Annotation:Farther Ben the Welcomer (The)

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X:1 T:Farther be in the Welcomer, The S:Henry Atkinson music manuscript collection (Northumberland, 1694, pp. 78-79) F: N:Bar lines added as Atkinson's are indistinct. Z:AK/Fiddler's Companion M:C L:1/8 K:Ddor (DE/F/)|D6 A2|BAFA|c2 (C2C2)|(DE/F/) D4A2|BAFA (GF)(ED) d2 (cB)| ABcdef de|c2 (C2C2) (FE)|DEFGABGA|^F2(D2D2):| |:Bc |d2D2A2D2 c2(C2C2)Bc|d2D2A2D2|d2A2D2A2| d2D2A2D2|(c2(C2C2) (FE)|DEFGABGA|^F2 (D2D2) (FE)| D2a2 fgaf|egcg ecge|defd efge|agfe defd| ABcdefde|c2 (C2C2) (F2)|DEFGABGA|^F2(D2D2):|]

FARTHER BEN THE WELCOMER, THE. AKA and see "Further Been the Welcomer (The)." Scottish, Reel. A Major. Standard tuning (fiddle). See also Shetland tunes with the same name, "Farder Ben da Welcomer (Da)." The melody was first printed in musician and dancing master Daniel Wright's Aria di Camera (1727), and can be found in Scottish, English and Shetland repertoire under different variations of the title. The earliest manuscript version was entered by Northumbrian musician Henry Atkinson of Hartburn into his 1694-95 copybook and also appears in the Balcarres Lute Book, contemporary with Atkinson, and the Brown manuscript. It was entered into the 1840 music manuscript collection of Waverton, near Wigton, Cumbria, multi-instrumentalist John Rook as "Further Been the Welcomer (The)."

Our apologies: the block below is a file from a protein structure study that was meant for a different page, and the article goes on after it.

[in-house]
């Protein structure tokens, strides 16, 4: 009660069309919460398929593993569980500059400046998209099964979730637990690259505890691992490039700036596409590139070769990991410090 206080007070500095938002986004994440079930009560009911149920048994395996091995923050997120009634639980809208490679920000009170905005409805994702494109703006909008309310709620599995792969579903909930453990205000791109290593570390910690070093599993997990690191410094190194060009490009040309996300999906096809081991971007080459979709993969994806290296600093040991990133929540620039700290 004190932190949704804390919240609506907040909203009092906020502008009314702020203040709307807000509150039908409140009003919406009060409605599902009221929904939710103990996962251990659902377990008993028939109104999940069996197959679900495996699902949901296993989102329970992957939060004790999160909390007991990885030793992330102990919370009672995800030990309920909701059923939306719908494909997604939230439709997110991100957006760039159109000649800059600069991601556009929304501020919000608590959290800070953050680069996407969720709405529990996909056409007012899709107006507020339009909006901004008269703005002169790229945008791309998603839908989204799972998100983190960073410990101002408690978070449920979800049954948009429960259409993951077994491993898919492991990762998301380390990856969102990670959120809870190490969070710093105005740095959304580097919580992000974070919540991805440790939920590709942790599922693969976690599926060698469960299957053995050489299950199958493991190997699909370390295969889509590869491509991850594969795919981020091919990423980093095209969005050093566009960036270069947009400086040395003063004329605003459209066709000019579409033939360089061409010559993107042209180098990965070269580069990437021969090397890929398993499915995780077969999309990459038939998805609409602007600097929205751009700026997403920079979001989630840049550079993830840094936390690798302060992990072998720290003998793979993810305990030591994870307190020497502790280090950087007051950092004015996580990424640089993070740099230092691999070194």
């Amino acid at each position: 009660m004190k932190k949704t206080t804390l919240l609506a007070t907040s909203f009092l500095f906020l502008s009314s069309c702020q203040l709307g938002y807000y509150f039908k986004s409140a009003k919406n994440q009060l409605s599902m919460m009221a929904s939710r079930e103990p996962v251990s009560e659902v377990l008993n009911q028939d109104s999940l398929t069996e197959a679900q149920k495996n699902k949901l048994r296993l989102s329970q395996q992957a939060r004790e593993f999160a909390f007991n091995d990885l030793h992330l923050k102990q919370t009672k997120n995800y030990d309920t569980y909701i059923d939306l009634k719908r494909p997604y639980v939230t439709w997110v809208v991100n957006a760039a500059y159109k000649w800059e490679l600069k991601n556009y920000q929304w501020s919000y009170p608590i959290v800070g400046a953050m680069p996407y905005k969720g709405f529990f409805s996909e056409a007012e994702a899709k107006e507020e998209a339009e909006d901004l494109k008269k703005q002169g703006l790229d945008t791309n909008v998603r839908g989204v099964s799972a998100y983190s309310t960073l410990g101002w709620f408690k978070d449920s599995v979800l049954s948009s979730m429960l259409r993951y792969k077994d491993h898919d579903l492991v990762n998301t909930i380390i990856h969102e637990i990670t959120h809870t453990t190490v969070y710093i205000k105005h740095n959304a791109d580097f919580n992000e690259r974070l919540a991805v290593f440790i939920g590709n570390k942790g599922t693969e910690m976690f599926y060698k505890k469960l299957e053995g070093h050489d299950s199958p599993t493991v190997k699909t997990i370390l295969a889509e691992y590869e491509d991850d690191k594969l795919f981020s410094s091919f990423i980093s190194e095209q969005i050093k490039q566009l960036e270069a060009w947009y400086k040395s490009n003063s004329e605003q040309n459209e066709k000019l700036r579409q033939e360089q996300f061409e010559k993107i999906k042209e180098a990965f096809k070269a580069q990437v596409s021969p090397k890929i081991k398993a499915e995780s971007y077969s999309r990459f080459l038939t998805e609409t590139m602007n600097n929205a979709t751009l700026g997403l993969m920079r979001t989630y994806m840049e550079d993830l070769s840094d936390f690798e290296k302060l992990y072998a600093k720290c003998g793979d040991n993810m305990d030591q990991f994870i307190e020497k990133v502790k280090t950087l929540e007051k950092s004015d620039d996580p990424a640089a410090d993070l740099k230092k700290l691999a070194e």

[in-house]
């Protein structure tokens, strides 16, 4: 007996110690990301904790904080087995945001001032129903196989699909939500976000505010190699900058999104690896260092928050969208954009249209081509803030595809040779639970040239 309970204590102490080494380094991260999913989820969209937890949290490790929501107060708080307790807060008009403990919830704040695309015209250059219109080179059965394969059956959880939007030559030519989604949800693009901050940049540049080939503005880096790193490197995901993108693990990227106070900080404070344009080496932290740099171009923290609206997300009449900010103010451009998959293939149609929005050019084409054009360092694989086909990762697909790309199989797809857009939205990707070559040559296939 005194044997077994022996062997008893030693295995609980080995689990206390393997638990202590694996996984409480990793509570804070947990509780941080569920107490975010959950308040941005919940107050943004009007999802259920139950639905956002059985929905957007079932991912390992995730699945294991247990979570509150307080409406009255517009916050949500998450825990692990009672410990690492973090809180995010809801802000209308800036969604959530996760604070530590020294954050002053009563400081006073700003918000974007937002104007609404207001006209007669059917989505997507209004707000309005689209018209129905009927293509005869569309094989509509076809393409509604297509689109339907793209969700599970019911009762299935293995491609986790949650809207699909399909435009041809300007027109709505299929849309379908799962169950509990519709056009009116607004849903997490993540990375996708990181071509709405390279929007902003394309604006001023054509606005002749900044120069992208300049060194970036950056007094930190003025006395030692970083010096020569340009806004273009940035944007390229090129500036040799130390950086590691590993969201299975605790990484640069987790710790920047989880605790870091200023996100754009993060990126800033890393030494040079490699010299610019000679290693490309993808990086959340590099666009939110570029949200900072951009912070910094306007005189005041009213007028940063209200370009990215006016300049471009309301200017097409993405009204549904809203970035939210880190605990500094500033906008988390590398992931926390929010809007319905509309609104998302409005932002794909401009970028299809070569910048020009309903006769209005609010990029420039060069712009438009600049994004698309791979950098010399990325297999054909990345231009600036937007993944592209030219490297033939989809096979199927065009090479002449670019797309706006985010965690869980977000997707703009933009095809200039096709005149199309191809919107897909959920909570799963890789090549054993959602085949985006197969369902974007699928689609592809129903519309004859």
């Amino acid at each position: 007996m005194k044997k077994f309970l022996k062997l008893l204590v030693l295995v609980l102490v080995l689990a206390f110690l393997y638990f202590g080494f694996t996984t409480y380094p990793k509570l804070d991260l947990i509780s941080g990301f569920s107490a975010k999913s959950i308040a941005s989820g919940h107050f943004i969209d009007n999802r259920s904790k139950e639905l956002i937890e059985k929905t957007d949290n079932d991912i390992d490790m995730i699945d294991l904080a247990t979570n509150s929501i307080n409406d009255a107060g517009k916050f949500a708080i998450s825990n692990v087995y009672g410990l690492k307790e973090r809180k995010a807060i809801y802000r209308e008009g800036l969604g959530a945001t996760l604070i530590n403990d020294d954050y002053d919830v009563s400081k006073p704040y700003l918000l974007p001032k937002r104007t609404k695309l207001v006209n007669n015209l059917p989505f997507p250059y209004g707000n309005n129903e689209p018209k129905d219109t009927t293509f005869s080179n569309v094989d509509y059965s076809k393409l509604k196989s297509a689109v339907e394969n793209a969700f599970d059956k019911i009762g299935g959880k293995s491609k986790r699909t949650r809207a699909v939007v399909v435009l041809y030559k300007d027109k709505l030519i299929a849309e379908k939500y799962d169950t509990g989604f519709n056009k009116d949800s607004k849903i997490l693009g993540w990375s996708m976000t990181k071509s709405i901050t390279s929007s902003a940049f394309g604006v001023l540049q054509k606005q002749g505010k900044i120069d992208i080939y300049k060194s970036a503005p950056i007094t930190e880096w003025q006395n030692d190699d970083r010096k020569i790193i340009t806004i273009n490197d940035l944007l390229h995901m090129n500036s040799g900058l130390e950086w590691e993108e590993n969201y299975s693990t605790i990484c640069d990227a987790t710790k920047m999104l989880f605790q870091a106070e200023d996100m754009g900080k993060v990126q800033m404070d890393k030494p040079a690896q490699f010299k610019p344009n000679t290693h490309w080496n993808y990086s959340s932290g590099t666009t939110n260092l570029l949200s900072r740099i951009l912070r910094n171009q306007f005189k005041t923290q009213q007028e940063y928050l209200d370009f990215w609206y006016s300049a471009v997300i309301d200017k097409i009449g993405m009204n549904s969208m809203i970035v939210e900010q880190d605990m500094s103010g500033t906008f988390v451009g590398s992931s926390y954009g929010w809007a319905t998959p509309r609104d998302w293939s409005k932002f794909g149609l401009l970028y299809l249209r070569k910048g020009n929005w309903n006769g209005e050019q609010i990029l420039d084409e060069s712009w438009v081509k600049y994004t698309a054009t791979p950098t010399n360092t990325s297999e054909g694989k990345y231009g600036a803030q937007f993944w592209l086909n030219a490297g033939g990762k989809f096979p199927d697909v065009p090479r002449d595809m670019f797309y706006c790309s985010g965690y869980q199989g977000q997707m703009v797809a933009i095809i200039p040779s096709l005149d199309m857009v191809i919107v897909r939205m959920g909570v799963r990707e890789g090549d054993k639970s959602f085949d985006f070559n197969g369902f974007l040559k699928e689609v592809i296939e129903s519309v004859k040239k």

'Farer bein' the welcomer' is a Highland saying meaning 'Highland hospitality'.

Additional notes

Printed sources : - Daniel Wright (Aria di Camera), 1727.

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